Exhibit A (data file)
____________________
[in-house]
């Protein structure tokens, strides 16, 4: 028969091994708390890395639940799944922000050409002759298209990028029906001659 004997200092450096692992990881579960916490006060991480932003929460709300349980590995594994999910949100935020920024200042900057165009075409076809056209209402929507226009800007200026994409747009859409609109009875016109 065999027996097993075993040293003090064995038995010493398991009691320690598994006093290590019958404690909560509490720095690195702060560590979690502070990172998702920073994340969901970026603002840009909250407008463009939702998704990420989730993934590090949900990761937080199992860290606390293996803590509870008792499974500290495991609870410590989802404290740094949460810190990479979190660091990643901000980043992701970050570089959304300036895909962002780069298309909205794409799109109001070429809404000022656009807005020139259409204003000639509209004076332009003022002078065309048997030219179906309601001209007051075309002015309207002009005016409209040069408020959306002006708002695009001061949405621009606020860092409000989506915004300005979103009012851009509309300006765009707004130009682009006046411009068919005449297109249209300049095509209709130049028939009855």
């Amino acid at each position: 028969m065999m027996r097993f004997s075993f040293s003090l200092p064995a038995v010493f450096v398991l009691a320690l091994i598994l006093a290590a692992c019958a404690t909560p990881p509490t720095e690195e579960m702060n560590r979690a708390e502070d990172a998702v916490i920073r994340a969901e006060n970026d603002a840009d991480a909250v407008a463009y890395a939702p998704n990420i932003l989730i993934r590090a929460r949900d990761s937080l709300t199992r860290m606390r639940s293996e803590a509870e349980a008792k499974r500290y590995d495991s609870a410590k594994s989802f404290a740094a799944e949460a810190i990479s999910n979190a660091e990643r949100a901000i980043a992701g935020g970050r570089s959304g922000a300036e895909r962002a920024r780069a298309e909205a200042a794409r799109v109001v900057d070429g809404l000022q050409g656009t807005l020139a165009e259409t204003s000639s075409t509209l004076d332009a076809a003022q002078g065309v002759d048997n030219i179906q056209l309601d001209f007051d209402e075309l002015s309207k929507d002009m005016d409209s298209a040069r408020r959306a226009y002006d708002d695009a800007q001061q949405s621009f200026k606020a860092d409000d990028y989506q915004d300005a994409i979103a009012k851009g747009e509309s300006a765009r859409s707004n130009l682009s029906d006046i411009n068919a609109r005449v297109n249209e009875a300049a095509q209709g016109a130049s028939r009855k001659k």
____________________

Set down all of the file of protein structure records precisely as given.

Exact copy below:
[in-house]
């Protein structure tokens, strides 16, 4: 028969091994708390890395639940799944922000050409002759298209990028029906001659 004997200092450096692992990881579960916490006060991480932003929460709300349980590995594994999910949100935020920024200042900057165009075409076809056209209402929507226009800007200026994409747009859409609109009875016109 065999027996097993075993040293003090064995038995010493398991009691320690598994006093290590019958404690909560509490720095690195702060560590979690502070990172998702920073994340969901970026603002840009909250407008463009939702998704990420989730993934590090949900990761937080199992860290606390293996803590509870008792499974500290495991609870410590989802404290740094949460810190990479979190660091990643901000980043992701970050570089959304300036895909962002780069298309909205794409799109109001070429809404000022656009807005020139259409204003000639509209004076332009003022002078065309048997030219179906309601001209007051075309002015309207002009005016409209040069408020959306002006708002695009001061949405621009606020860092409000989506915004300005979103009012851009509309300006765009707004130009682009006046411009068919005449297109249209300049095509209709130049028939009855």
């Amino acid at each position: 028969m065999m027996r097993f004997s075993f040293s003090l200092p064995a038995v010493f450096v398991l009691a320690l091994i598994l006093a290590a692992c019958a404690t909560p990881p509490t720095e690195e579960m702060n560590r979690a708390e502070d990172a998702v916490i920073r994340a969901e006060n970026d603002a840009d991480a909250v407008a463009y890395a939702p998704n990420i932003l989730i993934r590090a929460r949900d990761s937080l709300t199992r860290m606390r639940s293996e803590a509870e349980a008792k499974r500290y590995d495991s609870a410590k594994s989802f404290a740094a799944e949460a810190i990479s999910n979190a660091e990643r949100a901000i980043a992701g935020g970050r570089s959304g922000a300036e895909r962002a920024r780069a298309e909205a200042a794409r799109v109001v900057d070429g809404l000022q050409g656009t807005l020139a165009e259409t204003s000639s075409t509209l004076d332009a076809a003022q002078g065309v002759d048997n030219i179906q056209l309601d001209f007051d209402e075309l002015s309207k929507d002009m005016d409209s298209a040069r408020r959306a226009y002006d708002d695009a800007q001061q949405s621009f200026k606020a860092d409000d990028y989506q915004d300005a994409i979103a009012k851009g747009e509309s300006a765009r859409s707004n130009l682009s029906d006046i411009n068919a609109r005449v297109n249209e009875a300049a095509q209709g016109a130049s028939r009855k001659k």